November is National Blog Post Month (NaBloPoMo). This post is part of my post-a-day challenge. I have picked a theme for the challenge: song titles. These songs have been featured on live albums from KEXP (an awesome alternative radio station in Seattle), so at a minimum you will hear some great music.
The most important element of creating change is making the change easier for the person or groups that have to make the switch. You create a situation in which someone literally can’t say no.
When I thinking of “can’t say no,” I imagine a sleazy used car salesman. “I’ve got a deal you can’t turn down.” But of course you can turn it down. There are a thousand different places you can buy a used car from and you may have serious concerns about the reputation of the salesperson and what implies about the condition of the car.
What I love about the framework laid out in Switch is that we learn how to make changes easier and this more likely to take root. I’m so excited about this book I am teaching a lunch and learn at work – taking co-workers through the framework and then leading an exercise where we use the framework to create change in the participants lives. I’ll share as much of that as I can.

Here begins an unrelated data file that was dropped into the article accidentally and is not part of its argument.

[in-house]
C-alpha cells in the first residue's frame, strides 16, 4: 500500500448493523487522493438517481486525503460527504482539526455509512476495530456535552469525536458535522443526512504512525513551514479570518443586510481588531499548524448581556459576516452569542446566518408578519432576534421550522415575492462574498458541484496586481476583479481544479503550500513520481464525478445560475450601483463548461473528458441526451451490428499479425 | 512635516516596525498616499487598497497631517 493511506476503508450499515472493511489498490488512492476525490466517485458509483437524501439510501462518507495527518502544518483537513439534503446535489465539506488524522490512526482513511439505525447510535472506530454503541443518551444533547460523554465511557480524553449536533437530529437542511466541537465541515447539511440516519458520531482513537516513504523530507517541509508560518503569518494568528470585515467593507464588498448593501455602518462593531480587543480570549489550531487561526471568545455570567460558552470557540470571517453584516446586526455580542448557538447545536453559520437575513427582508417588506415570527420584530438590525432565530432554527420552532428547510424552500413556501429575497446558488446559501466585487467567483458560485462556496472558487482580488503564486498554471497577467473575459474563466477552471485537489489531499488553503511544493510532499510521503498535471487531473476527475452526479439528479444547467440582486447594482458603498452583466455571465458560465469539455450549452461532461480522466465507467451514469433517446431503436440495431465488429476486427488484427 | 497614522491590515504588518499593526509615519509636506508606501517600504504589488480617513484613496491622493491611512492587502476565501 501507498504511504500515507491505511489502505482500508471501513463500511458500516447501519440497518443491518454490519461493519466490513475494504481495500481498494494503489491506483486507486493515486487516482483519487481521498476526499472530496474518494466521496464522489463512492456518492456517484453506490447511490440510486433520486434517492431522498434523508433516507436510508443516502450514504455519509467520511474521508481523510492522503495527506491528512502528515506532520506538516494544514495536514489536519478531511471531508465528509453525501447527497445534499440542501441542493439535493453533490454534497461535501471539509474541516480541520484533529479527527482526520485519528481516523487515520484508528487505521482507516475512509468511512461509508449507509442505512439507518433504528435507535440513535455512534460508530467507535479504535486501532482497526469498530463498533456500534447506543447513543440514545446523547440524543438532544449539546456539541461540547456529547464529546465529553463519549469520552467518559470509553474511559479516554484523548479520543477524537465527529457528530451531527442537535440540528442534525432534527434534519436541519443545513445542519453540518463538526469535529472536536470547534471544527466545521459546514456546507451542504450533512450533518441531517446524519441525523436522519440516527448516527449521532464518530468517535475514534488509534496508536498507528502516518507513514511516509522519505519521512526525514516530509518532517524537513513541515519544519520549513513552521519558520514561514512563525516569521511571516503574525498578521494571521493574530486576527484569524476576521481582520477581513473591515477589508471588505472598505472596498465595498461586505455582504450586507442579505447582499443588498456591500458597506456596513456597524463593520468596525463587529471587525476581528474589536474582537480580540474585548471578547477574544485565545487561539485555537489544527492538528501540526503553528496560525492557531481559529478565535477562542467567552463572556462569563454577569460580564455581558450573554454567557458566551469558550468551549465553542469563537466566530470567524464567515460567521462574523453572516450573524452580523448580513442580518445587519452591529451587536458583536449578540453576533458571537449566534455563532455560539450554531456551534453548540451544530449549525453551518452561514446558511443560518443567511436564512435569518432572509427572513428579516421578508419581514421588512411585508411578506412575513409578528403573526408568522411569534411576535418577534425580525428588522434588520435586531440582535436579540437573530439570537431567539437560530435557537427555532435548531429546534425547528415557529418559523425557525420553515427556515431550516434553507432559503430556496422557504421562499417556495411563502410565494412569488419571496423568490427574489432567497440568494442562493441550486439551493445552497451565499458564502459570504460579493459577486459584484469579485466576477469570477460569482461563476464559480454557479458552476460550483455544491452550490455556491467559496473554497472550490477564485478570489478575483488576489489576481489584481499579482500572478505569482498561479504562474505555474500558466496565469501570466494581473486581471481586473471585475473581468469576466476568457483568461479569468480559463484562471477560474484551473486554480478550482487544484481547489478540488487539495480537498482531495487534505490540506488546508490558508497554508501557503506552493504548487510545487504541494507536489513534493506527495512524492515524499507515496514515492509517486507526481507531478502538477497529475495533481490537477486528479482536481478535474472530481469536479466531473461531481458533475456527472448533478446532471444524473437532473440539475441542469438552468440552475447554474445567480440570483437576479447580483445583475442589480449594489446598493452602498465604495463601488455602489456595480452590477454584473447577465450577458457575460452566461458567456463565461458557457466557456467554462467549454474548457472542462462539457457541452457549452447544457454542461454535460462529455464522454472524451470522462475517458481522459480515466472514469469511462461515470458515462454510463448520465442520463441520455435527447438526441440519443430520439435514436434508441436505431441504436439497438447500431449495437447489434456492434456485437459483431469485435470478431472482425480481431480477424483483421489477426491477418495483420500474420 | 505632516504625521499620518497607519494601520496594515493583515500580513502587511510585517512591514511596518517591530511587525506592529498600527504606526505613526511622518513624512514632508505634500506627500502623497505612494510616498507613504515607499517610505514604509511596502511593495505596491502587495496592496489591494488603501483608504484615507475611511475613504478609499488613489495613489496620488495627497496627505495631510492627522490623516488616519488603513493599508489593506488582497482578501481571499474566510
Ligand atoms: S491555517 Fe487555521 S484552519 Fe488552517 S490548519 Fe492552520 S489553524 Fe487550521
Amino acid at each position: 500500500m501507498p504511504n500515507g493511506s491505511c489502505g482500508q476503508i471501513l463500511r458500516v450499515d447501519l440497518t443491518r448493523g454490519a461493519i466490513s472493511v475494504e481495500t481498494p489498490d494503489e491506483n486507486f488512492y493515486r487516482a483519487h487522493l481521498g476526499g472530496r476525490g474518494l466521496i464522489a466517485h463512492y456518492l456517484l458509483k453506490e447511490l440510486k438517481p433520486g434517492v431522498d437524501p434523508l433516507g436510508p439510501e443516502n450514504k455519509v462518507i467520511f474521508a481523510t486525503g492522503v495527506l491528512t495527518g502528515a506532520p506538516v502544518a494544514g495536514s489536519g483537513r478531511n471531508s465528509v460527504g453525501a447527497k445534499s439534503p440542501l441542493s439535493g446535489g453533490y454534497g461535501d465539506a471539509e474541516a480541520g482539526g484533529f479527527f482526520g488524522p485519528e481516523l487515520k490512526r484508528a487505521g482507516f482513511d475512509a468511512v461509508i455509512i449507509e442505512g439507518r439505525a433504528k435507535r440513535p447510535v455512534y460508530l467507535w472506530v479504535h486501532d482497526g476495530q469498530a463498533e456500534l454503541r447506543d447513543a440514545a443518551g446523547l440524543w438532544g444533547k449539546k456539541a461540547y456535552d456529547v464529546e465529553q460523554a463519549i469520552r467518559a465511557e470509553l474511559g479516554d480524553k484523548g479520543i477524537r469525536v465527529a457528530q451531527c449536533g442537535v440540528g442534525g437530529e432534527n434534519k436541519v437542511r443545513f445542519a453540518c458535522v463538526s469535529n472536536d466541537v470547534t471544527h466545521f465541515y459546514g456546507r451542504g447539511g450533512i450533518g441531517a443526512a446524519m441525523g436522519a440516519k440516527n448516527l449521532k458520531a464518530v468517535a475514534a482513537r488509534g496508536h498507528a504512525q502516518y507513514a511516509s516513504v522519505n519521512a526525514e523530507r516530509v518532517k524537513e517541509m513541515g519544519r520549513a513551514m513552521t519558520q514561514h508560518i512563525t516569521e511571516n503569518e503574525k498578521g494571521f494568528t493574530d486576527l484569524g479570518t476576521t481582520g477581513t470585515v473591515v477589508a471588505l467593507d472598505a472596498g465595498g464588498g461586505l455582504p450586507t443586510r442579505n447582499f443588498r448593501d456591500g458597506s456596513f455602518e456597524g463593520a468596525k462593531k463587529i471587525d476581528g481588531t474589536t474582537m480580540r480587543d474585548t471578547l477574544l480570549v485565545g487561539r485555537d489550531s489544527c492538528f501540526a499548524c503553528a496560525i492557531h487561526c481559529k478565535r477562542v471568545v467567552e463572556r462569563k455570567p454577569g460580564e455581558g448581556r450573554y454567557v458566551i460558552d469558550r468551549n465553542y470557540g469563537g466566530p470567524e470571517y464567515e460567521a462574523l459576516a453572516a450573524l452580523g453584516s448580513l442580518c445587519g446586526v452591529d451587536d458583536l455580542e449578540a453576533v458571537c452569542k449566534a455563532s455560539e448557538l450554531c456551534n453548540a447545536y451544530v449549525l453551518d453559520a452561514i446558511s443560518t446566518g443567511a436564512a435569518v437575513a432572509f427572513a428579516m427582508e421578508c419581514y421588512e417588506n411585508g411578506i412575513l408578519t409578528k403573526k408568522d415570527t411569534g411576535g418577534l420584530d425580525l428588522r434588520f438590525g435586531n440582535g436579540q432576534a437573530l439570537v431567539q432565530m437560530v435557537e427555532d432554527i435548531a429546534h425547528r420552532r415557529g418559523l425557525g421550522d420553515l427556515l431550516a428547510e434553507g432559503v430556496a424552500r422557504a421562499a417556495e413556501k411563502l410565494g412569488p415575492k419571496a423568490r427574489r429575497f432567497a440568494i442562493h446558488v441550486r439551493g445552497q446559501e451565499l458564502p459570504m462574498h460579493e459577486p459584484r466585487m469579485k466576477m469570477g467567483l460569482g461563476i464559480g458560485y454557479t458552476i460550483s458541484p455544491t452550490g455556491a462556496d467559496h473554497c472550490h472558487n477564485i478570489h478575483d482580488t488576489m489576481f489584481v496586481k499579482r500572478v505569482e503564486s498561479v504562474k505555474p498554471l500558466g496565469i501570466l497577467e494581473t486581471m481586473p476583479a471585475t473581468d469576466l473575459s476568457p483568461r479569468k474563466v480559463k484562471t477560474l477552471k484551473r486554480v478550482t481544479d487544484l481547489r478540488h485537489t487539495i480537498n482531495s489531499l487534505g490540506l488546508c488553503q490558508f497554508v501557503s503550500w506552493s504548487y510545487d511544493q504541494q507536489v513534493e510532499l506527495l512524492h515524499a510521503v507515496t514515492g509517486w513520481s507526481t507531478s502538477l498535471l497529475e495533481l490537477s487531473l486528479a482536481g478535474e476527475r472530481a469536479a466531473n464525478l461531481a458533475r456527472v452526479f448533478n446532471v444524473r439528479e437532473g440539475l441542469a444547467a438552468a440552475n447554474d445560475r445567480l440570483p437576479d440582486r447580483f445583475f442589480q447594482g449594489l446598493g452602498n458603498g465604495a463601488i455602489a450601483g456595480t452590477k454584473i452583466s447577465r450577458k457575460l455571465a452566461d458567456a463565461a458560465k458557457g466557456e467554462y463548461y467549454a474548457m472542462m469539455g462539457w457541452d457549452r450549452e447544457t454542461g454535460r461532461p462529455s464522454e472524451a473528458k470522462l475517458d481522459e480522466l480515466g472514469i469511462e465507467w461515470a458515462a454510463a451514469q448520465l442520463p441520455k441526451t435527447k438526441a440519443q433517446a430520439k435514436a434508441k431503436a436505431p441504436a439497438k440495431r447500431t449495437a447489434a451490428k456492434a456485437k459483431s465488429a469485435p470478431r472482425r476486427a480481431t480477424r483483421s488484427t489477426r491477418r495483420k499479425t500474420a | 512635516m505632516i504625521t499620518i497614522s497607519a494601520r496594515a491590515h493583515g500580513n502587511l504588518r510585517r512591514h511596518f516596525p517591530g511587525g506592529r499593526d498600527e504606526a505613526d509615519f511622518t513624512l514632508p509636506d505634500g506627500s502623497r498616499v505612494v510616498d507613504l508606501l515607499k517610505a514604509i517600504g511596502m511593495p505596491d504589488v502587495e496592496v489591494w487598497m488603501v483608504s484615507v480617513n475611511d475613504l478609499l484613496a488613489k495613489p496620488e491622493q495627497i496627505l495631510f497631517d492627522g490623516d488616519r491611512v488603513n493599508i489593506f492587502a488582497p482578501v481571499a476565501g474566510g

For today’s post, I wanted to simply provide the framework. Hopefully this get’s you interested in creating changes and learning more about Switch.
The metaphor used throughout the book is one of someone riding an elephant. The rider is the rational side of all of us. The elephant is the emotional side. The rider is calculating and prone to worry. The elephant is emotional and can overpower the rider.
- Direct the rider by:
- Finding bright spots (small wins or successes)
- Scripting critical moves (give details regarding how the change happens – specific behaviors)
- Point to the destination (why is it worth changing?)
- Motivate the elephant by:
- Find the feeling (help people connect emotionally with the change)
- Shrink the change (make the change seem smaller)
- Grow your people (give others a mindset of growth – changes are possible)
- Shape the path by:
- Tweak the environment (it’s difficult to quit smoking inside of a camel advertisement)
- Build habits
- Rally the heard (have people see that others are changing – “85% of guest re-use their towels”)
I hope you find this outline useful and enjoy the book as much as I have.